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Photos from the ECCC Talk

My buddy Brad has posted some photos that “About.com” took at our ECCC talk. There are a few good ‘uns in there.

We had a great crowd for the talk — thank you to all those that came out. I was told after the show closed that we had one of the bigger audiences for the weekend. I’m always terrible as guesstimating crowd sizes. According to my brain’s spatial estimate…coulda been five people, coulda been five thousand.

So let’s just use some arbitrary unit measure and say it was “207 cubits of people”.

A Note for the British Sheldonistas…

This is a story that might only be appreciated by the Brits among us.

We went out to dinner Saturday night at one of those frou-frou restaurants where every dish contains “gruyere” or “arugula” or uses “clean forks.”


Anyway, when they showed us the dessert menu, my wife and I picked out an overly-described chocolate dish that sounded as though it was made in a 19-step, 2-day process. You know the type of restaurant description I mean: “Hand-massaged cocoa beans shaved onto a jellied bed of chocolate pudding, surrounded by a chef-kissed bed of roses…(etc., etc.)”

But when they brought it out – and this is the part the Brits will like — it was basically just “Angel Delight”.

Nuthin’ fancy about it. Just ninety-eight pence, Sainsbury’s-bought “Angel Delight”. Which, in a way, was awesome… since I haven’t had “Angel Delight” since I lived in England. But, considering that it was described as though it were the magnum opus of desserts…it made us laugh.

Sold Out!

I have some really cool news to share with you guys: The Image Comics book I co-authored with Brad,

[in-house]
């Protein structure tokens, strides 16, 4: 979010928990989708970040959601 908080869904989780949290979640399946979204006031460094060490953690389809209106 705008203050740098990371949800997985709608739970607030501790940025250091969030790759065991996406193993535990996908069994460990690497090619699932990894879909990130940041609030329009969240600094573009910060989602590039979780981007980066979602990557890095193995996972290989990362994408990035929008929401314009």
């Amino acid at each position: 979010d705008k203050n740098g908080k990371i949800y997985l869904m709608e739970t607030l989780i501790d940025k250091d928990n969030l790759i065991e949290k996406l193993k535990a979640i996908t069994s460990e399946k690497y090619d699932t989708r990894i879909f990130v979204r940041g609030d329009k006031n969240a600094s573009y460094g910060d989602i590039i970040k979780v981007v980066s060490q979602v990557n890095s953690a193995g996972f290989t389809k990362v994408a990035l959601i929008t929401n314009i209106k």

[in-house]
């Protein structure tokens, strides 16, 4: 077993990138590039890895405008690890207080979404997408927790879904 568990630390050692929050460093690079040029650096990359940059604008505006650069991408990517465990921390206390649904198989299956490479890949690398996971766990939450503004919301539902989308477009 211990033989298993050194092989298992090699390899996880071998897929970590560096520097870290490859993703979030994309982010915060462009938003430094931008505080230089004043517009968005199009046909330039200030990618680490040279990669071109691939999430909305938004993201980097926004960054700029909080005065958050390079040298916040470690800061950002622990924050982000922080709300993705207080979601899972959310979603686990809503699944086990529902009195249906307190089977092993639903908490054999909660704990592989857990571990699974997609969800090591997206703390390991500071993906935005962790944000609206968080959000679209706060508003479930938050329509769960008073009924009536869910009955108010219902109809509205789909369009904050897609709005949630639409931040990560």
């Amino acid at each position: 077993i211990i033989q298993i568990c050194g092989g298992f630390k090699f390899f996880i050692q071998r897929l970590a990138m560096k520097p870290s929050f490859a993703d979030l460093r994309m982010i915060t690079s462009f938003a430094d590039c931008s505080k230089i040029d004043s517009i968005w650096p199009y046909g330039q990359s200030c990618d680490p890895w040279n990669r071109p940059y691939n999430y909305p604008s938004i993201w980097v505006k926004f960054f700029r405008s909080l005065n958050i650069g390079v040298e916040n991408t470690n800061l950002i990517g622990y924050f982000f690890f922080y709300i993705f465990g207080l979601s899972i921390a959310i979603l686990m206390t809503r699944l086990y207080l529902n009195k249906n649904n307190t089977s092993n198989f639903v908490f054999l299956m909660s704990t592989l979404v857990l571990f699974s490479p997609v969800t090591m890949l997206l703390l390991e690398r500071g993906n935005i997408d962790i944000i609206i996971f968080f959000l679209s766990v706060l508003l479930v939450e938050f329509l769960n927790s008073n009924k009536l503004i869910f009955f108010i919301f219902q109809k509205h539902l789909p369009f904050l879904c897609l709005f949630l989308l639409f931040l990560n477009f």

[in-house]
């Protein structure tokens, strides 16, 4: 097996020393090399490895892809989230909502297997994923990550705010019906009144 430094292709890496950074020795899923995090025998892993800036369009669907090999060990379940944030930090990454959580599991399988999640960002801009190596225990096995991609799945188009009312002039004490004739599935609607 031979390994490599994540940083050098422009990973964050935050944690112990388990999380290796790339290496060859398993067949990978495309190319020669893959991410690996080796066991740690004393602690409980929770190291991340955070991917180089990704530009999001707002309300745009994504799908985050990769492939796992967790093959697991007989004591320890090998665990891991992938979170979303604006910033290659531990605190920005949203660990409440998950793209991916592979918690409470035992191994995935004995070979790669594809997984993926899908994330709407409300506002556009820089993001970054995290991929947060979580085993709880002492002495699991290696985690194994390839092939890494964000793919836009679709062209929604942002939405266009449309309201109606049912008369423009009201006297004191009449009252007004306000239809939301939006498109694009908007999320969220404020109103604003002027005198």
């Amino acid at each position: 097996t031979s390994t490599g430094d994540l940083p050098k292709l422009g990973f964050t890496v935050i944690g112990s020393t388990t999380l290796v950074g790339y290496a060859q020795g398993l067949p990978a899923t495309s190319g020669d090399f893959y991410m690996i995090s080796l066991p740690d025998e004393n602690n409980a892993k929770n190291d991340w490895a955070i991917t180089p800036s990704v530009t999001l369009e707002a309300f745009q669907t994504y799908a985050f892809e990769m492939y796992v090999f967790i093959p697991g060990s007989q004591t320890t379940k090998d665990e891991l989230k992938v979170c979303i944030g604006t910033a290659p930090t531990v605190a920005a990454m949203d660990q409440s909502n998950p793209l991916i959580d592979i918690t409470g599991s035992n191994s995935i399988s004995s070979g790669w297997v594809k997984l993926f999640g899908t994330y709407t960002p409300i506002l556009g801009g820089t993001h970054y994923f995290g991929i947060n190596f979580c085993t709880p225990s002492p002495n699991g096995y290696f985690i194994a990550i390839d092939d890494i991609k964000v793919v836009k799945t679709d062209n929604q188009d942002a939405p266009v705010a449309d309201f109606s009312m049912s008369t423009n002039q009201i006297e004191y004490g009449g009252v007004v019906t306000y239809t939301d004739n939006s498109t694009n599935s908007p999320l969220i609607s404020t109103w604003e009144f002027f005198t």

and Scott — “How To Make Webcomics” — looks like it’s sold out! There are 100 or so copies left in the Sheldon Store, and apparently the distributor and publisher are down to their last copies as well! Which is amazing, as it’s only been out on the market for three months.

This book was a real labor of love for the four of us. A labor of love because…to be honest, we weren’t sure we’d sell all that many. But we’re cartoonists who genuinely, genuinely love the craft of cartooning, and recognize that the artform is in a changing state at the moment. Newsprint is slowly but inexorably dying, and to a great many cartoonists, the Web holds out little or no hope to replace it.

But here’s the beauty of cartooning: It is an amazing, amazing artform… an artform that has already outlasted many a change in print, distribution, audiences, and economic models. It has weathered the change from individually-sold “subscriptions” in Hogarth and Gilray’s 18th-Century prints, it has survived the death of once-massively-popular 19th- and 20th-Century periodicals such as “Punch” and “Saturday Evening Post”, and it will, I’m happy to report, survive the death of newspapers.

In America, the comic strip and comic panel have been so tied to newsprint that many cartoonists have trouble separating it from the past 100 years of newsprint success. And there’s no disputing that, in these last 100 years, comic strip print syndication has worked like magic: It has generated huge audiences, and equally huge careers and incomes for cartoonists like Capp, Kelly, McManus, Schulz, Davis, Trudeau, Johnston, Adams (…the list goes on and on). But here’s the crux of the problem: The core, fundamental product that a newspaper delivers, the “news,” is now beat to market by an infinitely faster, more efficient system. The basic function of delivering “news” (a term originally coined in English to represent “the new”) now gives you the less-new news.

Tie that to the fact that newspaper audience sizes, ad rates, and income from classifieds are all trending downward, and it doesn’t take a genius to figure out what will happen to newspapers. They are going away. That’s not me being hyperbolic: I’m not saying they’ll all disappear completely. Newsprint will survive in some fashion, just as radio survived by transmogrifying into an all-music format. But for comics — and this is key — for comics, the fundamental economic and distribution system which made them possible within newspapers — that of print syndication — will assuredly fail. It will fail because syndication relied on the existence of many and directly-competing newspapers, of which there are fewer each passing year. Yes, newspapers will survive in some format, somehow, somewhere. But print syndication will not survive in a way that works for comic strips and panels. Sadly, it’s already largely failing for them.